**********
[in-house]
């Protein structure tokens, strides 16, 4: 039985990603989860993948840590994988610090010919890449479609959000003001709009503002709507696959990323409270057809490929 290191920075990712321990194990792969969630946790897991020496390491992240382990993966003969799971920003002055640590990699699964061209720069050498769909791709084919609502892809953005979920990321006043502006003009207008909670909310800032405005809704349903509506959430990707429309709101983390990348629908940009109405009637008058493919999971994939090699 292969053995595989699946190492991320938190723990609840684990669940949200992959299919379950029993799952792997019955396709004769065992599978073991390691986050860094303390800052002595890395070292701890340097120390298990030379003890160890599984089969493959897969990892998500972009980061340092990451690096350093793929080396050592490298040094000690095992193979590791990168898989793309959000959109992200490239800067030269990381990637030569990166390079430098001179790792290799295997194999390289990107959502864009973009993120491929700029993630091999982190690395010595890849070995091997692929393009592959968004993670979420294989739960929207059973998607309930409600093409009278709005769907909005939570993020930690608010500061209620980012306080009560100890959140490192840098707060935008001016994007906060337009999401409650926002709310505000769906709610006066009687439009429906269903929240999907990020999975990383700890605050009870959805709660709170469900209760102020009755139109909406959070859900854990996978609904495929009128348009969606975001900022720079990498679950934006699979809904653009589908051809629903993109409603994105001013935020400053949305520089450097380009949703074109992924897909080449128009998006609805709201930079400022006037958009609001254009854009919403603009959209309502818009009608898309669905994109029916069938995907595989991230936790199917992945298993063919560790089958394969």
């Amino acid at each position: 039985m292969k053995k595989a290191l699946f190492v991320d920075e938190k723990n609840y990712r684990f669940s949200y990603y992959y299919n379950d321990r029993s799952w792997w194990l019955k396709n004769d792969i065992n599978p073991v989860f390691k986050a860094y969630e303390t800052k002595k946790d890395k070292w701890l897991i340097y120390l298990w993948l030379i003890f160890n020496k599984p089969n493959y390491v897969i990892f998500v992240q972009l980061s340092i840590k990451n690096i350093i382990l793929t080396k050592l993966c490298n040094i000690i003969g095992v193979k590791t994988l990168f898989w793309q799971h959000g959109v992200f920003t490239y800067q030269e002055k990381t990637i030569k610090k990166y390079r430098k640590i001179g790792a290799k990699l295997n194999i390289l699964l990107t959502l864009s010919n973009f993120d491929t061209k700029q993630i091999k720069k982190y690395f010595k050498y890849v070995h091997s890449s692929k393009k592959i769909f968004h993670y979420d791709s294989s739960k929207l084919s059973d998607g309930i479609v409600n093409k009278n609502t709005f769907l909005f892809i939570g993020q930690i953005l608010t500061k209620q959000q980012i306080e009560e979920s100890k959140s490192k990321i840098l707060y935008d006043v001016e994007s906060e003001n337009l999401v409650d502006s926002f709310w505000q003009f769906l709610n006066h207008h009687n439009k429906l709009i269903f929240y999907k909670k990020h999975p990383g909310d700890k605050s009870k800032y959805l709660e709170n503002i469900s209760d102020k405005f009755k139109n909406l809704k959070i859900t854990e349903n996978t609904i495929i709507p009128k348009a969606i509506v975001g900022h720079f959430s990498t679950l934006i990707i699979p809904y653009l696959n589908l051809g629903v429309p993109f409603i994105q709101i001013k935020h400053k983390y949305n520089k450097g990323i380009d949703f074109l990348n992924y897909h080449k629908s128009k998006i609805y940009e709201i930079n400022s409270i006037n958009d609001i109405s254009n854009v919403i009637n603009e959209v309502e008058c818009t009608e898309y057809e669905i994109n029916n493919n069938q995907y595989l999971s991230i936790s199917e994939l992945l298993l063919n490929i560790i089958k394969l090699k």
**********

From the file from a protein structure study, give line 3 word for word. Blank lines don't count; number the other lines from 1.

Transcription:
């Amino acid at each position: 039985m292969k053995k595989a290191l699946f190492v991320d920075e938190k723990n609840y990712r684990f669940s949200y990603y992959y299919n379950d321990r029993s799952w792997w194990l019955k396709n004769d792969i065992n599978p073991v989860f390691k986050a860094y969630e303390t800052k002595k946790d890395k070292w701890l897991i340097y120390l298990w993948l030379i003890f160890n020496k599984p089969n493959y390491v897969i990892f998500v992240q972009l980061s340092i840590k990451n690096i350093i382990l793929t080396k050592l993966c490298n040094i000690i003969g095992v193979k590791t994988l990168f898989w793309q799971h959000g959109v992200f920003t490239y800067q030269e002055k990381t990637i030569k610090k990166y390079r430098k640590i001179g790792a290799k990699l295997n194999i390289l699964l990107t959502l864009s010919n973009f993120d491929t061209k700029q993630i091999k720069k982190y690395f010595k050498y890849v070995h091997s890449s692929k393009k592959i769909f968004h993670y979420d791709s294989s739960k929207l084919s059973d998607g309930i479609v409600n093409k009278n609502t709005f769907l909005f892809i939570g993020q930690i953005l608010t500061k209620q959000q980012i306080e009560e979920s100890k959140s490192k990321i840098l707060y935008d006043v001016e994007s906060e003001n337009l999401v409650d502006s926002f709310w505000q003009f769906l709610n006066h207008h009687n439009k429906l709009i269903f929240y999907k909670k990020h999975p990383g909310d700890k605050s009870k800032y959805l709660e709170n503002i469900s209760d102020k405005f009755k139109n909406l809704k959070i859900t854990e349903n996978t609904i495929i709507p009128k348009a969606i509506v975001g900022h720079f959430s990498t679950l934006i990707i699979p809904y653009l696959n589908l051809g629903v429309p993109f409603i994105q709101i001013k935020h400053k983390y949305n520089k450097g990323i380009d949703f074109l990348n992924y897909h080449k629908s128009k998006i609805y940009e709201i930079n400022s409270i006037n958009d609001i109405s254009n854009v919403i009637n603009e959209v309502e008058c818009t009608e898309y057809e669905i994109n029916n493919n069938q995907y595989l999971s991230i936790s199917e994939l992945l298993l063919n490929i560790i089958k394969l090699k």